1926-D MS64 NGC. This coin simply reaches up and grabs you with its beauty. It is a very high-end MS64 coin and is barely shy of MS65, having all of the striking details and incredible lustre, but with a small horizontal planchet flaw in the surface of the field in front of the bison's nose that brings the coin to MS64. The flaw is practically a no-never-mind, as this issue is one of the many in the mid-twenties that can be as flat as a pancake from poor striking. This coin is to the buffalo nickel collector as a bell was to one of Pavlov's dogs. Population of 88 with 27 higher for NGC, and 127 with 85 higher for PCGS (11-01-03).


1928-D MS65 PCGS. Sweet beastie! 1928-D issues are usually flat as pancakes. This coin shows itself off quite admirably with an exquisite strike for the grade and very smooth and vibrant fields. As one may expect, the strike simply does not warrant a higher grade, although one can readily compare it to any MS65 Philadelphia coin from the late 1930's, which is rare for a ’28-D. A very pleasing coin for this issue. With populations of 96 with 4 higher for NGC and 157 with 17 higher for PCGS (11-01-03), this is not a common coin.


1928-S MS65 Fivaz NGC. Just a superb specimen of this date/mint that is usually flat and unattractive. This issue is the last of the run of San Francisco minted buffalo nickels, beginning in 1918, that most commonly lack significant detail throughout the coin, but especially in the central details of the Indian's hair, as well as the high devices of the bison, including the head. This particular coin comes from the Bill Fivaz collection of buffalo nickels, auctioned July-August, 2003. It is apparent that this coin was a hand-selected piece for Mr. Fivaz, as the piece is stunningly struck and has fantastic surfaces that are nearly abrasion-free. The one significant weakness of the coin is the strike of LIBERTY, which is rough (as struck) showing the roughness of the planchet before striking, and relatively flat at the rim. Personally, I'd rather see this weakness than the typical loss of detail in other devices, especially those of the Indian's and bison's hair. The coin is mostly white, with a touch of toning near the date on the obverse and uniform toning over the reverse. A wonderful and rare piece with populations of only 30 with 2 higher for NGC, and 42 with 3 higher for PCGS! The highest graded between NGC and PCGS is MS66. (11-01-03)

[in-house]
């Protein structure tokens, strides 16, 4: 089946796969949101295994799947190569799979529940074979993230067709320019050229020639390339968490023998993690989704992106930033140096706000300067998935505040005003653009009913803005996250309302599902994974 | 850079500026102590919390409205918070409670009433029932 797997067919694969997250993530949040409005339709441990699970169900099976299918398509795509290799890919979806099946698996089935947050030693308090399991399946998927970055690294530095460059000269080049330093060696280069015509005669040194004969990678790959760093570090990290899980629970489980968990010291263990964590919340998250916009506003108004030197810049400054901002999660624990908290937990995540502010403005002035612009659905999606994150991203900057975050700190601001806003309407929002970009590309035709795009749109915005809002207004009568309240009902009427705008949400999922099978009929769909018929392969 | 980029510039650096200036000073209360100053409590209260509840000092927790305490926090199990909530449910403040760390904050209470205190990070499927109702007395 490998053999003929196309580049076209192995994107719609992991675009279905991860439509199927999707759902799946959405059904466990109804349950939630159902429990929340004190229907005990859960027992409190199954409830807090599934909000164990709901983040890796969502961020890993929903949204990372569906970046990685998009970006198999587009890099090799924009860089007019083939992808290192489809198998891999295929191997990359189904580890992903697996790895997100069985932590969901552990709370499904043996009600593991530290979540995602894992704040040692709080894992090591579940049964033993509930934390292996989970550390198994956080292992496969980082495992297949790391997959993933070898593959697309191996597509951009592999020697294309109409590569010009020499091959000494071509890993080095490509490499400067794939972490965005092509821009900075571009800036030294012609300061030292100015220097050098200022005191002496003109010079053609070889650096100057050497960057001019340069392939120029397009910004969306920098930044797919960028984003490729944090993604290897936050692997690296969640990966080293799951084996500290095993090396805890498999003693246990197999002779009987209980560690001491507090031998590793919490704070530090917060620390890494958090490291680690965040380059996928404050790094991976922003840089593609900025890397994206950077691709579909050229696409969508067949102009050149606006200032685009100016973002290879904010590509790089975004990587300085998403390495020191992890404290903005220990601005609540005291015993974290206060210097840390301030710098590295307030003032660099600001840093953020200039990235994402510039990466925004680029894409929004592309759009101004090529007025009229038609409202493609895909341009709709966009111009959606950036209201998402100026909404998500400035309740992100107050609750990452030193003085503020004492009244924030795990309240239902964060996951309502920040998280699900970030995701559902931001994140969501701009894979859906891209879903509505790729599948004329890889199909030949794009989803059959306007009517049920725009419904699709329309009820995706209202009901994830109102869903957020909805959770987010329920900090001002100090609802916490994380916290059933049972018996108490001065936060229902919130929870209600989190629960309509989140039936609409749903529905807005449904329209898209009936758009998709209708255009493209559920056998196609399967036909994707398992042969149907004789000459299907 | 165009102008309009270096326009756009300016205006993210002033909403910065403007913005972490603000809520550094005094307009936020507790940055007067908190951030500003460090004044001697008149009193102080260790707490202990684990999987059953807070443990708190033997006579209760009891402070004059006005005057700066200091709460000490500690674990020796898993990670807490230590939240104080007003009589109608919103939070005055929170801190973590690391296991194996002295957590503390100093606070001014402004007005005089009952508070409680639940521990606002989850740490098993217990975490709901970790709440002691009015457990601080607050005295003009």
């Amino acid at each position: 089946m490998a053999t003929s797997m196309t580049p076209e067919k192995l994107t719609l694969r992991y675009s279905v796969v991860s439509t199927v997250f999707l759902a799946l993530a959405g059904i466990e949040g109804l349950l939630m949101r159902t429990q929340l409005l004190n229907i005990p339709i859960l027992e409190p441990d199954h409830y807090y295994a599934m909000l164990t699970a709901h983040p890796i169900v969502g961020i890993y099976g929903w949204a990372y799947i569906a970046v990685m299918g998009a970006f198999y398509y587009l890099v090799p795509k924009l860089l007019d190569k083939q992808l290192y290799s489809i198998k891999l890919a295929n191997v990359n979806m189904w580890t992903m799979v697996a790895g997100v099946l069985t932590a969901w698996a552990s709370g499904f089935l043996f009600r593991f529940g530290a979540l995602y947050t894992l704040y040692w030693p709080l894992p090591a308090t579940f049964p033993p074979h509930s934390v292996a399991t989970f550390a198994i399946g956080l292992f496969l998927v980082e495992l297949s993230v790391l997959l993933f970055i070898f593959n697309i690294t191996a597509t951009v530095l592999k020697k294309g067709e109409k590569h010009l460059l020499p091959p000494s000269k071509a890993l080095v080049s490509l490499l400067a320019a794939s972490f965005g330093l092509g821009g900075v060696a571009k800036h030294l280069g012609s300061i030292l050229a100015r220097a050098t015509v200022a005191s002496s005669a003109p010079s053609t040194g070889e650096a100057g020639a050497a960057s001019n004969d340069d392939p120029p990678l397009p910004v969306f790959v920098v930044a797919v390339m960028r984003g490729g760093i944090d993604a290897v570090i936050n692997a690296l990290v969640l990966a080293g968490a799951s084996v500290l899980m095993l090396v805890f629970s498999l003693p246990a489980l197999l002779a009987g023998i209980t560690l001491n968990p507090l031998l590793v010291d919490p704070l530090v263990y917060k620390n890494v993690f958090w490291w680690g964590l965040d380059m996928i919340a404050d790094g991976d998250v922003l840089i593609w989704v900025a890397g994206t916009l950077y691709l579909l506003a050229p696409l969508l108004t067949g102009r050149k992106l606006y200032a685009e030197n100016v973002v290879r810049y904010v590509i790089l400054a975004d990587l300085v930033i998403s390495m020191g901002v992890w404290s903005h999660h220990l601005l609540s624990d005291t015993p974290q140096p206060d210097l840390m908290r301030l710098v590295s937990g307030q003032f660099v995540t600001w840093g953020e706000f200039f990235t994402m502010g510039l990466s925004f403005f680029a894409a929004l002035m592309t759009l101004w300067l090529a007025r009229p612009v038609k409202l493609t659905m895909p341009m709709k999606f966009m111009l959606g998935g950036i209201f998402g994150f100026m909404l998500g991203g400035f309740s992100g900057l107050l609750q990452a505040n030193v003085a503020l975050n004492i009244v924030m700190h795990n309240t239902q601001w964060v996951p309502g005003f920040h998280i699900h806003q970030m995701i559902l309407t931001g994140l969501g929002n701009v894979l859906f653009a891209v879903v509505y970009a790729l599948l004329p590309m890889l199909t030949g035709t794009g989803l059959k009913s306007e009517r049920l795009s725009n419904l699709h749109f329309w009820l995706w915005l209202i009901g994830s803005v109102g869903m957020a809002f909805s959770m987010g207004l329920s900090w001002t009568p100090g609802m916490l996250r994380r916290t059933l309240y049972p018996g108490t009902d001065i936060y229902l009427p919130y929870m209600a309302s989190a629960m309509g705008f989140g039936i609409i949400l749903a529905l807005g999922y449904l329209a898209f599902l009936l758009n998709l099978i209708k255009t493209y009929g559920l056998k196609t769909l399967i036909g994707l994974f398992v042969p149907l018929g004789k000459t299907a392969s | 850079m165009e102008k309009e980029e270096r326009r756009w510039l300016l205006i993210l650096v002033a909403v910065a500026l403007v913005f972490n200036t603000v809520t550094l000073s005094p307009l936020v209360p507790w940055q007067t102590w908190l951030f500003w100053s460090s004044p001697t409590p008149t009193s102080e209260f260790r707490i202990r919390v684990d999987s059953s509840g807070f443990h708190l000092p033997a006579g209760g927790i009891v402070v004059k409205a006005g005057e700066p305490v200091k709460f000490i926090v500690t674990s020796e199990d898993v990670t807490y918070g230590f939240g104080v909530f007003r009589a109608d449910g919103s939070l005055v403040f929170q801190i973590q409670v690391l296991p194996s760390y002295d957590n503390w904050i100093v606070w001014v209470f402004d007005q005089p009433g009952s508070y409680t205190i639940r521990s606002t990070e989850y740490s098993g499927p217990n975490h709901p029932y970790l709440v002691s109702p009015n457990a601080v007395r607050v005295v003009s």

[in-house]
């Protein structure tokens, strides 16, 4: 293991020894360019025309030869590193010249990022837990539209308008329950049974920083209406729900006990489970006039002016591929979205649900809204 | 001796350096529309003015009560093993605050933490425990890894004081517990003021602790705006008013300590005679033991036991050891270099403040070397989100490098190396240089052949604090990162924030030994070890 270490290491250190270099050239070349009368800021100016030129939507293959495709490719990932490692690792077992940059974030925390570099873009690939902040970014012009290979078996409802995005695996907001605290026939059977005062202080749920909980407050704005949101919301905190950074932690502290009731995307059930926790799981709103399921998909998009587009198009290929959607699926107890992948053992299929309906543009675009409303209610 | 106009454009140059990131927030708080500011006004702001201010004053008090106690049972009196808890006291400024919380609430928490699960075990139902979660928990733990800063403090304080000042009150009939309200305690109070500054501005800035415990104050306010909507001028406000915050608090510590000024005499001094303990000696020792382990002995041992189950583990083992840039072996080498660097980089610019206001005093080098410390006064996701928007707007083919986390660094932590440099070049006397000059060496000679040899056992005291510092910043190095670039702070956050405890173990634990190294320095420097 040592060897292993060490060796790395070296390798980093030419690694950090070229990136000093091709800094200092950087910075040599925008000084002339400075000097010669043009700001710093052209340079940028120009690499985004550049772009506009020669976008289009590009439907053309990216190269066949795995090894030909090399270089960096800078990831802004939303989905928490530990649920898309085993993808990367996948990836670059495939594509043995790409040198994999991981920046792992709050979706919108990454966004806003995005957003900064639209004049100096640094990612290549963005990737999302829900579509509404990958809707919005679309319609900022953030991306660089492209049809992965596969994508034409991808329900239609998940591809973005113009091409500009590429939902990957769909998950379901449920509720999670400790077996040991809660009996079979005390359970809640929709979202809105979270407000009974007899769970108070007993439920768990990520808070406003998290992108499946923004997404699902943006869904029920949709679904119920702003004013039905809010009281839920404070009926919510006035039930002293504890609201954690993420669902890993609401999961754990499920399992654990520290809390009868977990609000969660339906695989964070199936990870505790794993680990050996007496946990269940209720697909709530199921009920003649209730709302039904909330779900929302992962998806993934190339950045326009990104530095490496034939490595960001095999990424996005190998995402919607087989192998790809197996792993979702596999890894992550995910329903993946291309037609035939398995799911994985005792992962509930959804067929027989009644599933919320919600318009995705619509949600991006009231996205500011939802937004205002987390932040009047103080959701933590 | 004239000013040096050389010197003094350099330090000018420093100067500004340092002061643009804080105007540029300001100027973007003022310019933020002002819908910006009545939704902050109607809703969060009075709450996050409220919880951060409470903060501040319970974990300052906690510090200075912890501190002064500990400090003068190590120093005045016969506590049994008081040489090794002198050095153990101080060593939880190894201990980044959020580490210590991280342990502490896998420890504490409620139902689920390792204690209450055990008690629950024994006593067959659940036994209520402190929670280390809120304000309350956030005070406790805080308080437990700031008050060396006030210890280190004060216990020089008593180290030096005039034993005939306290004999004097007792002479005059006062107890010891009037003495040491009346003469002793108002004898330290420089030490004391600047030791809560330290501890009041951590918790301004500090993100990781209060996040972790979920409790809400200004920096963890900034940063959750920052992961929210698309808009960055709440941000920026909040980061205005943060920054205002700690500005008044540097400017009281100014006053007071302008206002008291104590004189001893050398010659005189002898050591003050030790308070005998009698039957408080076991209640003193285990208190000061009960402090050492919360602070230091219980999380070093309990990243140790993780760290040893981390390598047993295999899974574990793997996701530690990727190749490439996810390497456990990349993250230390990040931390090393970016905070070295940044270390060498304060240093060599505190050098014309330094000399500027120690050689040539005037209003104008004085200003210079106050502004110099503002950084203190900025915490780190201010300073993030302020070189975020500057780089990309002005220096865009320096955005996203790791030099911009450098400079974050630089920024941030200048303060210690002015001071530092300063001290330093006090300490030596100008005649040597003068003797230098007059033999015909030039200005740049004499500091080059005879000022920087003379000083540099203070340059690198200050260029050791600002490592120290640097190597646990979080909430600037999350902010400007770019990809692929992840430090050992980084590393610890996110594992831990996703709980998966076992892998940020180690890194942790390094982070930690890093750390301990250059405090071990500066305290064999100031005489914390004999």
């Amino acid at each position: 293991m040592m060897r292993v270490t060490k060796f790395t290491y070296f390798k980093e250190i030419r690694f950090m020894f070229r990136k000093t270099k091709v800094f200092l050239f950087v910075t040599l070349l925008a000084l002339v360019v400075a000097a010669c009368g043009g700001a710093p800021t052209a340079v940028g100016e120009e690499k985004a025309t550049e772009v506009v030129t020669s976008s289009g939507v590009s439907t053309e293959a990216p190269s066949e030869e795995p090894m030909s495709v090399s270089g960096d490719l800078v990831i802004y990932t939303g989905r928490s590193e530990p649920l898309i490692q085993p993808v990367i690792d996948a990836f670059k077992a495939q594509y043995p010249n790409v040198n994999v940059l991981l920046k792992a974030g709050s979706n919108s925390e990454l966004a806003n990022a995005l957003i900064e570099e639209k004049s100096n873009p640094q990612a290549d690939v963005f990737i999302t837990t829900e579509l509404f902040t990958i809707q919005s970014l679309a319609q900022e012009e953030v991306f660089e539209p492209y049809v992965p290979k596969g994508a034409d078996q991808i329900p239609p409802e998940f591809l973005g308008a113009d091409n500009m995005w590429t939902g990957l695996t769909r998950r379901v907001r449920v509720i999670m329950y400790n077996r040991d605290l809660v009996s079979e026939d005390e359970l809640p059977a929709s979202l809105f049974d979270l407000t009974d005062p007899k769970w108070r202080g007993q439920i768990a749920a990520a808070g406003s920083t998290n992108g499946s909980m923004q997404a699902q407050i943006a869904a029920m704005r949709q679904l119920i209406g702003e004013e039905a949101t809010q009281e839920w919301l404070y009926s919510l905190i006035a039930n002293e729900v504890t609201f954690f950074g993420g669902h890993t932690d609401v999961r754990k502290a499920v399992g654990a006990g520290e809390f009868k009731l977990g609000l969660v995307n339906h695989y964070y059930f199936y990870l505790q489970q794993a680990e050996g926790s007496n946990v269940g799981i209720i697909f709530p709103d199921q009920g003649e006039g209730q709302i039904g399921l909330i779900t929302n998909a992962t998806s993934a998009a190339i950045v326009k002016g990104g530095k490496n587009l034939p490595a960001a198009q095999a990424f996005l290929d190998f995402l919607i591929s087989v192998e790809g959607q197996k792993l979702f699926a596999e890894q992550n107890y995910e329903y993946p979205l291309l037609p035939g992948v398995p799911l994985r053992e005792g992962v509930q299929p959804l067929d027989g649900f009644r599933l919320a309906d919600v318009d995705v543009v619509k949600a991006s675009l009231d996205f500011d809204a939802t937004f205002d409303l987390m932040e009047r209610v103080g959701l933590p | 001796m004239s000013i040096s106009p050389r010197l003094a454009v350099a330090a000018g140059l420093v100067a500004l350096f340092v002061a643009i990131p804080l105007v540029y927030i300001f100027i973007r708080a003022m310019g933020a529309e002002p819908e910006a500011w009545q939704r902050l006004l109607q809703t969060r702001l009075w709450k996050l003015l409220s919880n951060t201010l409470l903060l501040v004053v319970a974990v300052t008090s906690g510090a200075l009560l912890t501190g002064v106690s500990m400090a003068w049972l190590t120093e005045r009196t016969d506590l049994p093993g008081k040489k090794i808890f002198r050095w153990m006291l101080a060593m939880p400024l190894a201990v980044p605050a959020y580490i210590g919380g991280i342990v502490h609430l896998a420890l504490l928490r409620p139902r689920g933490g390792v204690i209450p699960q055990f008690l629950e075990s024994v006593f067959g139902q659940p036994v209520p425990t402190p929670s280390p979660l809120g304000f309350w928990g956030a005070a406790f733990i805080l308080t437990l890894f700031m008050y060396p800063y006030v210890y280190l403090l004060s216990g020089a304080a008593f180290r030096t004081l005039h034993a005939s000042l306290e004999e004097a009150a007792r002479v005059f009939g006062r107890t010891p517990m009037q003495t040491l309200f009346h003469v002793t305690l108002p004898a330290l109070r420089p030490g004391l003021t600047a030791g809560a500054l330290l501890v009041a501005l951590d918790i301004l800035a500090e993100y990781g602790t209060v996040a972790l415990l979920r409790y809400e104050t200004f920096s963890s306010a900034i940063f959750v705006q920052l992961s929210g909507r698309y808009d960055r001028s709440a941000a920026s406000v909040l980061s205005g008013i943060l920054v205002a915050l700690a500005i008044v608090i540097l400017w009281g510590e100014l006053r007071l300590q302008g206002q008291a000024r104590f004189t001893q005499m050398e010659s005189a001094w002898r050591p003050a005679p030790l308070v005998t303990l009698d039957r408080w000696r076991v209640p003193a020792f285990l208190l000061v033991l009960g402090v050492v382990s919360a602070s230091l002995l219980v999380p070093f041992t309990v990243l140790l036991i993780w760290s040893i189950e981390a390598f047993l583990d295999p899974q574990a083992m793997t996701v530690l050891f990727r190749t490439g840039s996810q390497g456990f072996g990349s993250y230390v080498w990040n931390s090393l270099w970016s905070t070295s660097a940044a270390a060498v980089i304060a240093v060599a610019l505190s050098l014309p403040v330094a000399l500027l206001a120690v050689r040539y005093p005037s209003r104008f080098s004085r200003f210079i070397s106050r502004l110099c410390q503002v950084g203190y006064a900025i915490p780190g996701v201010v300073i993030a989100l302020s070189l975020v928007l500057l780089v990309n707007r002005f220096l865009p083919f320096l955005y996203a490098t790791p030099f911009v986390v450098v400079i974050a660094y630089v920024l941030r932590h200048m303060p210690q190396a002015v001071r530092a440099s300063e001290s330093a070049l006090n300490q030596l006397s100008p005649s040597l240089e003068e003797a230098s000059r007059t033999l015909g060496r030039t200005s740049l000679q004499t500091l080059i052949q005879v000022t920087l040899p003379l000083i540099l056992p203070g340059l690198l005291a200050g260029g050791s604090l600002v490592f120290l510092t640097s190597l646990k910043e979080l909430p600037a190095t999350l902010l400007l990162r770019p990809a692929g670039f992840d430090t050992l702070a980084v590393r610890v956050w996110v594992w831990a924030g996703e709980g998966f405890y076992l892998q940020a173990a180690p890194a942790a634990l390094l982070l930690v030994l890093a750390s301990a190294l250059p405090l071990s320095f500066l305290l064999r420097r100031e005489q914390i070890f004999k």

1929-S MS65 NGC. A truly unexpected delight to cross paths with this coin. What this piece has more than any other feature is eye appeal. The surfaces are quite lustrous, especially for the grade, and boast an even golden patina, obverse and reverse. The details of the obverse are excellent, with only the merest hint of central weakness in the strike of the hair knot, but nothing distracting. Note the boldness of the date, the Indian’s feathers and LIBERTY. There are a couple of bagmarks on the cheek of the Indian that perhaps are grade-limiting, but are of no major distraction. The reverse is superbly minted, with slightly odd weakness at the tip of the bison’s tail. This area is usually strong when the cape of the bison is full struck, which it is in the case of this coin. Surfaces of the reverse are immaculate. The San Francisco Mint was becoming recognized for its general rarity for nickels by 1929, thus many of examples of this issue were saved in gem state. NGC reports 131 coins in MS65 with 26 higher, while PCGS reports 328 in MS65 with 88 higher. (11-01-03)


1938-D/D MS66 PCGS. This is an excellent coin, solid for the grade, with original surfaces and a very nice strike. The coin is highly lustrous and is very pleasing in its eye appeal. The repunched mint mark is readily viewed with only slight magnification and shows good horizontal separation. A good looking coin that suffices as a nice representative of the date in addition to the RPM. PCGS reports 296 at this grade level with only 10 higher, while NGC reports 763 with 42 higher. (11-01-03)


Link to comment
Share on other sites